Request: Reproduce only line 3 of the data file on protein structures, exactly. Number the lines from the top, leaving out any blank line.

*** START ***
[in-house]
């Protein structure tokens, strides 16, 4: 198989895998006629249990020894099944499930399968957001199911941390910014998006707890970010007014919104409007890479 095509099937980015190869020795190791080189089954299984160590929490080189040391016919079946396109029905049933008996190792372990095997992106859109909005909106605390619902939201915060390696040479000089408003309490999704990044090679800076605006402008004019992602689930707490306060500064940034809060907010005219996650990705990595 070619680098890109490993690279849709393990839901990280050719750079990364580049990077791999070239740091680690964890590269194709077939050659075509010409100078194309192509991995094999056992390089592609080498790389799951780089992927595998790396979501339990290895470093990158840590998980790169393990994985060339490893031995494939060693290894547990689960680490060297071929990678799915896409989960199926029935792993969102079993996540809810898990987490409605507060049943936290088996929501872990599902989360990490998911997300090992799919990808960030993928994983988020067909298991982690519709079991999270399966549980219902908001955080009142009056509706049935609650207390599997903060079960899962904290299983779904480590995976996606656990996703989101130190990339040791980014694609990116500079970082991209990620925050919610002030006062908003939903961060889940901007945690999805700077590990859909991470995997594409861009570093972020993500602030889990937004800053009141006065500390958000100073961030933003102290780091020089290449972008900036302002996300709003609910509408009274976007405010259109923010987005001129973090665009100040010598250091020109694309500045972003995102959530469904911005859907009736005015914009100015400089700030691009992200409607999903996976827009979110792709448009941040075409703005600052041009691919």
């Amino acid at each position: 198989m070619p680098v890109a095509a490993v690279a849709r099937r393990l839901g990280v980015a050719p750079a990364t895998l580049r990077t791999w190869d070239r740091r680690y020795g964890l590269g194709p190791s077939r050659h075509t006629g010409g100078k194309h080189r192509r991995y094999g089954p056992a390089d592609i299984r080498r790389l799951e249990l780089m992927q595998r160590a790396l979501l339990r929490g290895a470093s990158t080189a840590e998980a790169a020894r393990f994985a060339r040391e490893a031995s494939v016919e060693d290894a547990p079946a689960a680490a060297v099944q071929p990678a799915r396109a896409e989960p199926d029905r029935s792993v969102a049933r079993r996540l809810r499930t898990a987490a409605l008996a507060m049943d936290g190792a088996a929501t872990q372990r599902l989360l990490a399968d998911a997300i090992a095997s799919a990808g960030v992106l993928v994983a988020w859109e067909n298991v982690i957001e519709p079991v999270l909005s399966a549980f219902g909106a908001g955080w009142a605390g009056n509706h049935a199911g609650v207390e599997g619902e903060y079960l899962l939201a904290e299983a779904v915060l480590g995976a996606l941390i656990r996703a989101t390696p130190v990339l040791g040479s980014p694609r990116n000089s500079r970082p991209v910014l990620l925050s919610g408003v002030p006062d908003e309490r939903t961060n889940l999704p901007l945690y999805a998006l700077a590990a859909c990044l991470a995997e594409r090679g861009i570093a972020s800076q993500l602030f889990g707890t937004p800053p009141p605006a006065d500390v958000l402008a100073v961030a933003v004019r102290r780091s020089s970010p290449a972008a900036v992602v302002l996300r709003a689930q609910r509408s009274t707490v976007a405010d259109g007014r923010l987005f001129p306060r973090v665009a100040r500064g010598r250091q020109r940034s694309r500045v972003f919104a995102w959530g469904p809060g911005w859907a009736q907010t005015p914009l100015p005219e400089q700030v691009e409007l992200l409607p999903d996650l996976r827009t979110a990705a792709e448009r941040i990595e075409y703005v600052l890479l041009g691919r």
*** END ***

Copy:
């Amino acid at each position: 198989m070619p680098v890109a095509a490993v690279a849709r099937r393990l839901g990280v980015a050719p750079a990364t895998l580049r990077t791999w190869d070239r740091r680690y020795g964890l590269g194709p190791s077939r050659h075509t006629g010409g100078k194309h080189r192509r991995y094999g089954p056992a390089d592609i299984r080498r790389l799951e249990l780089m992927q595998r160590a790396l979501l339990r929490g290895a470093s990158t080189a840590e998980a790169a020894r393990f994985a060339r040391e490893a031995s494939v016919e060693d290894a547990p079946a689960a680490a060297v099944q071929p990678a799915r396109a896409e989960p199926d029905r029935s792993v969102a049933r079993r996540l809810r499930t898990a987490a409605l008996a507060m049943d936290g190792a088996a929501t872990q372990r599902l989360l990490a399968d998911a997300i090992a095997s799919a990808g960030v992106l993928v994983a988020w859109e067909n298991v982690i957001e519709p079991v999270l909005s399966a549980f219902g909106a908001g955080w009142a605390g009056n509706h049935a199911g609650v207390e599997g619902e903060y079960l899962l939201a904290e299983a779904v915060l480590g995976a996606l941390i656990r996703a989101t390696p130190v990339l040791g040479s980014p694609r990116n000089s500079r970082p991209v910014l990620l925050s919610g408003v002030p006062d908003e309490r939903t961060n889940l999704p901007l945690y999805a998006l700077a590990a859909c990044l991470a995997e594409r090679g861009i570093a972020s800076q993500l602030f889990g707890t937004p800053p009141p605006a006065d500390v958000l402008a100073v961030a933003v004019r102290r780091s020089s970010p290449a972008a900036v992602v302002l996300r709003a689930q609910r509408s009274t707490v976007a405010d259109g007014r923010l987005f001129p306060r973090v665009a100040r500064g010598r250091q020109r940034s694309r500045v972003f919104a995102w959530g469904p809060g911005w859907a009736q907010t005015p914009l100015p005219e400089q700030v691009e409007l992200l409607p999903d996650l996976r827009t979110a990705a792709e448009r941040i990595e075409y703005v600052l890479l041009g691919r």